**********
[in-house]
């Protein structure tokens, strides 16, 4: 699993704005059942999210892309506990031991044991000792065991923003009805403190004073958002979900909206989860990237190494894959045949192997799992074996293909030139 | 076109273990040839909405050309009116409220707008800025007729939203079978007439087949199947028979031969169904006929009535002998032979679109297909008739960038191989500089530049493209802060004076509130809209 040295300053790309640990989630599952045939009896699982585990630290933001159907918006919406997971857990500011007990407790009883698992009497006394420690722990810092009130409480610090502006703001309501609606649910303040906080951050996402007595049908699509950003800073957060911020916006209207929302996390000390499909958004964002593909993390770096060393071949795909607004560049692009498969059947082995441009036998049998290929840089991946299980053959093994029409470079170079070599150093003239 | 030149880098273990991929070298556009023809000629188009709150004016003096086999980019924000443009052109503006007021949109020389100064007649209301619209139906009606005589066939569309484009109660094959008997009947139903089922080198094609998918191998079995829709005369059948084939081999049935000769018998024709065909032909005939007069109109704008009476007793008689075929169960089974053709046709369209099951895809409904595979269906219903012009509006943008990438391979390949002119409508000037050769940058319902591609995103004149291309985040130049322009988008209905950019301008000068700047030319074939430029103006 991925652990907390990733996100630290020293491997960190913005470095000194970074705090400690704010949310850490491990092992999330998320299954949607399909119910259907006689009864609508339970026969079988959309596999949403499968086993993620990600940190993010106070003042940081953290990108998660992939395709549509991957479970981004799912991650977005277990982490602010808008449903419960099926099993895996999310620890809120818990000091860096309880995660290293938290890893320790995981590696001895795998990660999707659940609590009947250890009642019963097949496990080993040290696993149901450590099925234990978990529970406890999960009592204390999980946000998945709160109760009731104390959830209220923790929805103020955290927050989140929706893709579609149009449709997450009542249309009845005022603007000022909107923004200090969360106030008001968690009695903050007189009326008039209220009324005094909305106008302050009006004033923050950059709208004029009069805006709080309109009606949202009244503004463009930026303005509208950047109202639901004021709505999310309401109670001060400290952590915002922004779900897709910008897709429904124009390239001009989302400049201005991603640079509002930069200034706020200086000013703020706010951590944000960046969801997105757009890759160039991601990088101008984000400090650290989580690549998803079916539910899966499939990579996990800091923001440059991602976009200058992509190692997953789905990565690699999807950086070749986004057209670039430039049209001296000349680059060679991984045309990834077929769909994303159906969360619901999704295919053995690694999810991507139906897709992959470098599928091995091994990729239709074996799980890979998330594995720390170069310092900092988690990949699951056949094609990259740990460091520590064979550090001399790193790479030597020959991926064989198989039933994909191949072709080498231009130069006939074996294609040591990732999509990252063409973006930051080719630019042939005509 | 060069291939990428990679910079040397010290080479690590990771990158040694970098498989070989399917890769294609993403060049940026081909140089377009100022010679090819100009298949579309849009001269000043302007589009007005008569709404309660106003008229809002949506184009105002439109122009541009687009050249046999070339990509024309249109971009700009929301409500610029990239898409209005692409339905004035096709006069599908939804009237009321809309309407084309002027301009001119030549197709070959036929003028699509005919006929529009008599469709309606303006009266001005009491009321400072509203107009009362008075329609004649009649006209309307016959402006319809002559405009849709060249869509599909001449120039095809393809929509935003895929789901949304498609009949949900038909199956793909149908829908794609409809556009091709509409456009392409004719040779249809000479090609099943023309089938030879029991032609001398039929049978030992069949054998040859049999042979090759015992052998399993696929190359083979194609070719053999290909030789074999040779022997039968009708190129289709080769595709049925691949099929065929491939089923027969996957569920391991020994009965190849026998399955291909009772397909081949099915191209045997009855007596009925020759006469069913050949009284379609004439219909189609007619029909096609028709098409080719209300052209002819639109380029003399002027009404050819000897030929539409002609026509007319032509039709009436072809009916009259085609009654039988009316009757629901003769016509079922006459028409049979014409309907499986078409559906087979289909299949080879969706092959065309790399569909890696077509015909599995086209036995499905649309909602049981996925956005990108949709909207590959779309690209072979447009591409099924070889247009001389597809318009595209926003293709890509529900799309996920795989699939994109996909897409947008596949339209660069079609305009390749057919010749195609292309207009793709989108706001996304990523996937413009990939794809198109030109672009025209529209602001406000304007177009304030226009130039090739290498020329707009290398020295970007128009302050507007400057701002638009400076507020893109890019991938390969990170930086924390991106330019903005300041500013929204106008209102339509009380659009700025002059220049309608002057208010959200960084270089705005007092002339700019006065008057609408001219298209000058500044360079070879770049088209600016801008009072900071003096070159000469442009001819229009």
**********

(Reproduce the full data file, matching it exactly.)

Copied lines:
[in-house]
């Protein structure tokens, strides 16, 4: 699993704005059942999210892309506990031991044991000792065991923003009805403190004073958002979900909206989860990237190494894959045949192997799992074996293909030139 | 076109273990040839909405050309009116409220707008800025007729939203079978007439087949199947028979031969169904006929009535002998032979679109297909008739960038191989500089530049493209802060004076509130809209 040295300053790309640990989630599952045939009896699982585990630290933001159907918006919406997971857990500011007990407790009883698992009497006394420690722990810092009130409480610090502006703001309501609606649910303040906080951050996402007595049908699509950003800073957060911020916006209207929302996390000390499909958004964002593909993390770096060393071949795909607004560049692009498969059947082995441009036998049998290929840089991946299980053959093994029409470079170079070599150093003239 | 030149880098273990991929070298556009023809000629188009709150004016003096086999980019924000443009052109503006007021949109020389100064007649209301619209139906009606005589066939569309484009109660094959008997009947139903089922080198094609998918191998079995829709005369059948084939081999049935000769018998024709065909032909005939007069109109704008009476007793008689075929169960089974053709046709369209099951895809409904595979269906219903012009509006943008990438391979390949002119409508000037050769940058319902591609995103004149291309985040130049322009988008209905950019301008000068700047030319074939430029103006 991925652990907390990733996100630290020293491997960190913005470095000194970074705090400690704010949310850490491990092992999330998320299954949607399909119910259907006689009864609508339970026969079988959309596999949403499968086993993620990600940190993010106070003042940081953290990108998660992939395709549509991957479970981004799912991650977005277990982490602010808008449903419960099926099993895996999310620890809120818990000091860096309880995660290293938290890893320790995981590696001895795998990660999707659940609590009947250890009642019963097949496990080993040290696993149901450590099925234990978990529970406890999960009592204390999980946000998945709160109760009731104390959830209220923790929805103020955290927050989140929706893709579609149009449709997450009542249309009845005022603007000022909107923004200090969360106030008001968690009695903050007189009326008039209220009324005094909305106008302050009006004033923050950059709208004029009069805006709080309109009606949202009244503004463009930026303005509208950047109202639901004021709505999310309401109670001060400290952590915002922004779900897709910008897709429904124009390239001009989302400049201005991603640079509002930069200034706020200086000013703020706010951590944000960046969801997105757009890759160039991601990088101008984000400090650290989580690549998803079916539910899966499939990579996990800091923001440059991602976009200058992509190692997953789905990565690699999807950086070749986004057209670039430039049209001296000349680059060679991984045309990834077929769909994303159906969360619901999704295919053995690694999810991507139906897709992959470098599928091995091994990729239709074996799980890979998330594995720390170069310092900092988690990949699951056949094609990259740990460091520590064979550090001399790193790479030597020959991926064989198989039933994909191949072709080498231009130069006939074996294609040591990732999509990252063409973006930051080719630019042939005509 | 060069291939990428990679910079040397010290080479690590990771990158040694970098498989070989399917890769294609993403060049940026081909140089377009100022010679090819100009298949579309849009001269000043302007589009007005008569709404309660106003008229809002949506184009105002439109122009541009687009050249046999070339990509024309249109971009700009929301409500610029990239898409209005692409339905004035096709006069599908939804009237009321809309309407084309002027301009001119030549197709070959036929003028699509005919006929529009008599469709309606303006009266001005009491009321400072509203107009009362008075329609004649009649006209309307016959402006319809002559405009849709060249869509599909001449120039095809393809929509935003895929789901949304498609009949949900038909199956793909149908829908794609409809556009091709509409456009392409004719040779249809000479090609099943023309089938030879029991032609001398039929049978030992069949054998040859049999042979090759015992052998399993696929190359083979194609070719053999290909030789074999040779022997039968009708190129289709080769595709049925691949099929065929491939089923027969996957569920391991020994009965190849026998399955291909009772397909081949099915191209045997009855007596009925020759006469069913050949009284379609004439219909189609007619029909096609028709098409080719209300052209002819639109380029003399002027009404050819000897030929539409002609026509007319032509039709009436072809009916009259085609009654039988009316009757629901003769016509079922006459028409049979014409309907499986078409559906087979289909299949080879969706092959065309790399569909890696077509015909599995086209036995499905649309909602049981996925956005990108949709909207590959779309690209072979447009591409099924070889247009001389597809318009595209926003293709890509529900799309996920795989699939994109996909897409947008596949339209660069079609305009390749057919010749195609292309207009793709989108706001996304990523996937413009990939794809198109030109672009025209529209602001406000304007177009304030226009130039090739290498020329707009290398020295970007128009302050507007400057701002638009400076507020893109890019991938390969990170930086924390991106330019903005300041500013929204106008209102339509009380659009700025002059220049309608002057208010959200960084270089705005007092002339700019006065008057609408001219298209000058500044360079070879770049088209600016801008009072900071003096070159000469442009001819229009």